At Tuesday’s council meeting, the LNP administration brought forward a motion to establish a new bipartisan ethics committee made up of three LNP and three Labor councillors to handle referrals from the OIA.
The new committee will have the power to accept any assigned penalties from the Councillor Conduct Tribunal, amend them, or replace the tribunal’s recommended penalties entirely.
Councillors will also be subjected to a new code of conduct.
Lord mayor Adrian Schrinner said the changes meant if there was suspected inappropriate conduct by a councillor, it would be sent to the OIA. If the Assessor upheld the suspected inappropriate conduct, it would be referred back to council for penalty.
Inappropriate conduct could be incidents such as making derogatory complaints against staff, failing to comply with an order from the chair to leave a meeting, or if a councillor was reprimanded three times in 12 months for interrupting other councillors during a meeting.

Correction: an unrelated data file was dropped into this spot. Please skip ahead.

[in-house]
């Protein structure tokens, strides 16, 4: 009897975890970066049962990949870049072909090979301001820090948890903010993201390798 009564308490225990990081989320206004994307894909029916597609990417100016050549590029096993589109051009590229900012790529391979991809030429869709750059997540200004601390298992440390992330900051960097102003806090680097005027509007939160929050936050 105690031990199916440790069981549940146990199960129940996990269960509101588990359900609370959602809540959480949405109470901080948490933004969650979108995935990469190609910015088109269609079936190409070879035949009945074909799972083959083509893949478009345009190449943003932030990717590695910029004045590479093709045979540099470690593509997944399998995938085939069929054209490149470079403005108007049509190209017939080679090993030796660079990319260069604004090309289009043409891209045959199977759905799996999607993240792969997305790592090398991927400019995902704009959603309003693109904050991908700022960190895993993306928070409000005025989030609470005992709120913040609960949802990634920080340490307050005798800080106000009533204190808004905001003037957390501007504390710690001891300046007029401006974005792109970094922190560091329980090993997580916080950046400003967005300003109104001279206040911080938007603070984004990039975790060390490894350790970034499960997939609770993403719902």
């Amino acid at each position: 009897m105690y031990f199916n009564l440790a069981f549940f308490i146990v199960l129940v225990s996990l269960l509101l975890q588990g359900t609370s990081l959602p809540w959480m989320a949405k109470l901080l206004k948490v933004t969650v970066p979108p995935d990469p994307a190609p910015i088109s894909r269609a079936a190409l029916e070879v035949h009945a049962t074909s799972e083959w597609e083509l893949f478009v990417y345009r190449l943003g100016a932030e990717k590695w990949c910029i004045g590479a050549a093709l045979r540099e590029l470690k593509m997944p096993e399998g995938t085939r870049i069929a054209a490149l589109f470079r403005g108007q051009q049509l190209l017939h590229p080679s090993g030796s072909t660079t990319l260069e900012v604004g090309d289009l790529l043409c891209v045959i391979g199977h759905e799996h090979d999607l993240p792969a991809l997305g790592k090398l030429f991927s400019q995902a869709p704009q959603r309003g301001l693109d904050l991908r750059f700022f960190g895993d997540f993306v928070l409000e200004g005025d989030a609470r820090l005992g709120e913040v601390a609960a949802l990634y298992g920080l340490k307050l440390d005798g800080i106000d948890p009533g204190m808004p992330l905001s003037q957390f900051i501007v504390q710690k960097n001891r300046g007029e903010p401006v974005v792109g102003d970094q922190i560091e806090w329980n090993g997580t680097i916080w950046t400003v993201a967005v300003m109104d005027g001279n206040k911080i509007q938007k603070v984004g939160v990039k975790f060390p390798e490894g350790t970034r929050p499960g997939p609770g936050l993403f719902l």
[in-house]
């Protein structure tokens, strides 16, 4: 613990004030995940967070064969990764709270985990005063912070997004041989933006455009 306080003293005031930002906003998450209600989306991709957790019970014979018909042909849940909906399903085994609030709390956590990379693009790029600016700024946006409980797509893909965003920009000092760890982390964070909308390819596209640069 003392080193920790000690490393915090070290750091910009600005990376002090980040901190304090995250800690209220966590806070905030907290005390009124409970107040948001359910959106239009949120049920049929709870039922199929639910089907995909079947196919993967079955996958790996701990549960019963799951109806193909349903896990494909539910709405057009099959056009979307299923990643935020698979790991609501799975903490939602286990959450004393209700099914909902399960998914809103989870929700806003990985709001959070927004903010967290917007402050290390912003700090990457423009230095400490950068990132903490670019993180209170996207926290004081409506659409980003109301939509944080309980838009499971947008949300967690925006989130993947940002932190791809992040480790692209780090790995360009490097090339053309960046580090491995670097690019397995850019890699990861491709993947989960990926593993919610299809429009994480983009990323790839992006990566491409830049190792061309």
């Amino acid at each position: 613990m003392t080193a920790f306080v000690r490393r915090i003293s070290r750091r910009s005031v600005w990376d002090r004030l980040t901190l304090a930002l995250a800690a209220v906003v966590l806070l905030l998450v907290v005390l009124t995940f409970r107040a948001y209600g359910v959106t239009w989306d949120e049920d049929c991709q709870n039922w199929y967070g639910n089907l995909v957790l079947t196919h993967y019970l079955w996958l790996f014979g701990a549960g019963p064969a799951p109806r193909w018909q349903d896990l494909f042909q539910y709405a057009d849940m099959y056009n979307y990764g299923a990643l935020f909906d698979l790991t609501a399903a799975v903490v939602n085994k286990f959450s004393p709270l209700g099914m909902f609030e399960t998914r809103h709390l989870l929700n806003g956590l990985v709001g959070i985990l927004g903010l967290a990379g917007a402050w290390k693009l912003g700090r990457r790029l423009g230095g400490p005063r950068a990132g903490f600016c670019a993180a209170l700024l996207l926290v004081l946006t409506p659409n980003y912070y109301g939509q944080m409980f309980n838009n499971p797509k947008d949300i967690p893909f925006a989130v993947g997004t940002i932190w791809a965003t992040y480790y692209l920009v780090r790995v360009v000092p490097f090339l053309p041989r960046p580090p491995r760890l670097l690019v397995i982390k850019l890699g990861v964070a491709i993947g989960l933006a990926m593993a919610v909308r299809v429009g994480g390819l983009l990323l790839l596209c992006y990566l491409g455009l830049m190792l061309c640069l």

Cr Schrinner said the ethics committee would not handle misconduct or corrupt conduct complaints.
Opposition leader Jared Cassidy said Labor accepted the new code of conduct for Brisbane councillors and the committee were “in line” with the state legislation.
Cr Cassidy welcomed the bipartisan nature of the new ethics committee but noted the chair, an LNP councillor, would have the casting vote.
Findings by council will not be able to be appealed by councillors unless by judicial appeal or through the Queensland Civil and Administrative Tribunal.